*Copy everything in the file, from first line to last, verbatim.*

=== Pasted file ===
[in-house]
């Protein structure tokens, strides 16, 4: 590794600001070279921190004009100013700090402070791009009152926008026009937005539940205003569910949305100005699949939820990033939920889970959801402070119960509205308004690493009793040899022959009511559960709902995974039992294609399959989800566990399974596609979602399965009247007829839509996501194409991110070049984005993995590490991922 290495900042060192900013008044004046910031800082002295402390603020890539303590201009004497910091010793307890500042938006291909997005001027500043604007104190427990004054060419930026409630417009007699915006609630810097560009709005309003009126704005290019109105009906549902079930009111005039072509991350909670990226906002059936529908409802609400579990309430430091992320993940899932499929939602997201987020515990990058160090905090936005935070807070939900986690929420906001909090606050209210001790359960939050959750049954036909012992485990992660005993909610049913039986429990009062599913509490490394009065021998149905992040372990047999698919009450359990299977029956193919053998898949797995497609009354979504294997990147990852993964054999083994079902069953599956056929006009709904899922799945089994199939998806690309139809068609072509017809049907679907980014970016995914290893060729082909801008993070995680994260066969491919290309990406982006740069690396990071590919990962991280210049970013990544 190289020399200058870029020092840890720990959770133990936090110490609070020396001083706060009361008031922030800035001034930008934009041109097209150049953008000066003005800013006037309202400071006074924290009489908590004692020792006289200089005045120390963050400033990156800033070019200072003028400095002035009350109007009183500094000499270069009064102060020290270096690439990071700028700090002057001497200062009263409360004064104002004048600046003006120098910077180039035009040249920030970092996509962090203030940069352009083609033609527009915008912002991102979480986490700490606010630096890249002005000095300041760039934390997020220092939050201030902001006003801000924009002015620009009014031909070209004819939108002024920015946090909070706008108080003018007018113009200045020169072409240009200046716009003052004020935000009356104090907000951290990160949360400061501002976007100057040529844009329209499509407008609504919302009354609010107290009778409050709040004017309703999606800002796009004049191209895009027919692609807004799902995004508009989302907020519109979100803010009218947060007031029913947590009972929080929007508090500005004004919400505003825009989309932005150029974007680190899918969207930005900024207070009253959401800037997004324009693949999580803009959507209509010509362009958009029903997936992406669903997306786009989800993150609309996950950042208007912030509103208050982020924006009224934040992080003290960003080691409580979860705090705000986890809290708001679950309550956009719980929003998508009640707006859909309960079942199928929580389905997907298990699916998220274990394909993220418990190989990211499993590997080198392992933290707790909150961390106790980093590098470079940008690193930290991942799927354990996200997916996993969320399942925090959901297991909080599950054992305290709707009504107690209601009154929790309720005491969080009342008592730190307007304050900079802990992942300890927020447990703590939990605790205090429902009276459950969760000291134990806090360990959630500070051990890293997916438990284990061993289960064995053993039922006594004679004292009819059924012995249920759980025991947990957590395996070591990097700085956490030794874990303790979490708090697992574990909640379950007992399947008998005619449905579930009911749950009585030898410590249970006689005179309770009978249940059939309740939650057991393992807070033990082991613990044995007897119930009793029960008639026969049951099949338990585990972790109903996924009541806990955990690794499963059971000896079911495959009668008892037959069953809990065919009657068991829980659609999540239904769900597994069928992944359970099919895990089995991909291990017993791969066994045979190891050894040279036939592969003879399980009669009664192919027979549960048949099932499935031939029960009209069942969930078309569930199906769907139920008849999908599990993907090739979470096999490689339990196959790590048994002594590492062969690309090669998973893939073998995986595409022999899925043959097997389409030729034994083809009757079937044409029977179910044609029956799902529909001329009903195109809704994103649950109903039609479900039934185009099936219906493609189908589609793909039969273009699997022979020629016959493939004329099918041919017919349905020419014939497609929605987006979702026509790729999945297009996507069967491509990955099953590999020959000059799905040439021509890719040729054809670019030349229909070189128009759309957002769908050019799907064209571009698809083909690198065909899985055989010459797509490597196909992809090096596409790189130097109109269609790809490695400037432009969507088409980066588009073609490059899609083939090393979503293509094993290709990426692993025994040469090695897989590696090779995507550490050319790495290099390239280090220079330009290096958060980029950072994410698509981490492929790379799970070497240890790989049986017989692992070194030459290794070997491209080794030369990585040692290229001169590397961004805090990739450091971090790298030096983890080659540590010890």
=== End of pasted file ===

[in-house]
């Protein structure tokens, strides 16, 4: 590794600001070279921190004009100013700090402070791009009152926008026009937005539940205003569910949305100005699949939820990033939920889970959801402070119960509205308004690493009793040899022959009511559960709902995974039992294609399959989800566990399974596609979602399965009247007829839509996501194409991110070049984005993995590490991922 290495900042060192900013008044004046910031800082002295402390603020890539303590201009004497910091010793307890500042938006291909997005001027500043604007104190427990004054060419930026409630417009007699915006609630810097560009709005309003009126704005290019109105009906549902079930009111005039072509991350909670990226906002059936529908409802609400579990309430430091992320993940899932499929939602997201987020515990990058160090905090936005935070807070939900986690929420906001909090606050209210001790359960939050959750049954036909012992485990992660005993909610049913039986429990009062599913509490490394009065021998149905992040372990047999698919009450359990299977029956193919053998898949797995497609009354979504294997990147990852993964054999083994079902069953599956056929006009709904899922799945089994199939998806690309139809068609072509017809049907679907980014970016995914290893060729082909801008993070995680994260066969491919290309990406982006740069690396990071590919990962991280210049970013990544 190289020399200058870029020092840890720990959770133990936090110490609070020396001083706060009361008031922030800035001034930008934009041109097209150049953008000066003005800013006037309202400071006074924290009489908590004692020792006289200089005045120390963050400033990156800033070019200072003028400095002035009350109007009183500094000499270069009064102060020290270096690439990071700028700090002057001497200062009263409360004064104002004048600046003006120098910077180039035009040249920030970092996509962090203030940069352009083609033609527009915008912002991102979480986490700490606010630096890249002005000095300041760039934390997020220092939050201030902001006003801000924009002015620009009014031909070209004819939108002024920015946090909070706008108080003018007018113009200045020169072409240009200046716009003052004020935000009356104090907000951290990160949360400061501002976007100057040529844009329209499509407008609504919302009354609010107290009778409050709040004017309703999606800002796009004049191209895009027919692609807004799902995004508009989302907020519109979100803010009218947060007031029913947590009972929080929007508090500005004004919400505003825009989309932005150029974007680190899918969207930005900024207070009253959401800037997004324009693949999580803009959507209509010509362009958009029903997936992406669903997306786009989800993150609309996950950042208007912030509103208050982020924006009224934040992080003290960003080691409580979860705090705000986890809290708001679950309550956009719980929003998508009640707006859909309960079942199928929580389905997907298990699916998220274990394909993220418990190989990211499993590997080198392992933290707790909150961390106790980093590098470079940008690193930290991942799927354990996200997916996993969320399942925090959901297991909080599950054992305290709707009504107690209601009154929790309720005491969080009342008592730190307007304050900079802990992942300890927020447990703590939990605790205090429902009276459950969760000291134990806090360990959630500070051990890293997916438990284990061993289960064995053993039922006594004679004292009819059924012995249920759980025991947990957590395996070591990097700085956490030794874990303790979490708090697992574990909640379950007992399947008998005619449905579930009911749950009585030898410590249970006689005179309770009978249940059939309740939650057991393992807070033990082991613990044995007897119930009793029960008639026969049951099949338990585990972790109903996924009541806990955990690794499963059971000896079911495959009668008892037959069953809990065919009657068991829980659609999540239904769900597994069928992944359970099919895990089995991909291990017993791969066994045979190891050894040279036939592969003879399980009669009664192919027979549960048949099932499935031939029960009209069942969930078309569930199906769907139920008849999908599990993907090739979470096999490689339990196959790590048994002594590492062969690309090669998973893939073998995986595409022999899925043959097997389409030729034994083809009757079937044409029977179910044609029956799902529909001329009903195109809704994103649950109903039609479900039934185009099936219906493609189908589609793909039969273009699997022979020629016959493939004329099918041919017919349905020419014939497609929605987006979702026509790729999945297009996507069967491509990955099953590999020959000059799905040439021509890719040729054809670019030349229909070189128009759309957002769908050019799907064209571009698809083909690198065909899985055989010459797509490597196909992809090096596409790189130097109109269609790809490695400037432009969507088409980066588009073609490059899609083939090393979503293509094993290709990426692993025994040469090695897989590696090779995507550490050319790495290099390239280090220079330009290096958060980029950072994410698509981490492929790379799970070497240890790989049986017989692992070194030459290794070997491209080794030369990585040692290229001169590397961004805090990739450091971090790298030096983890080659540590010890």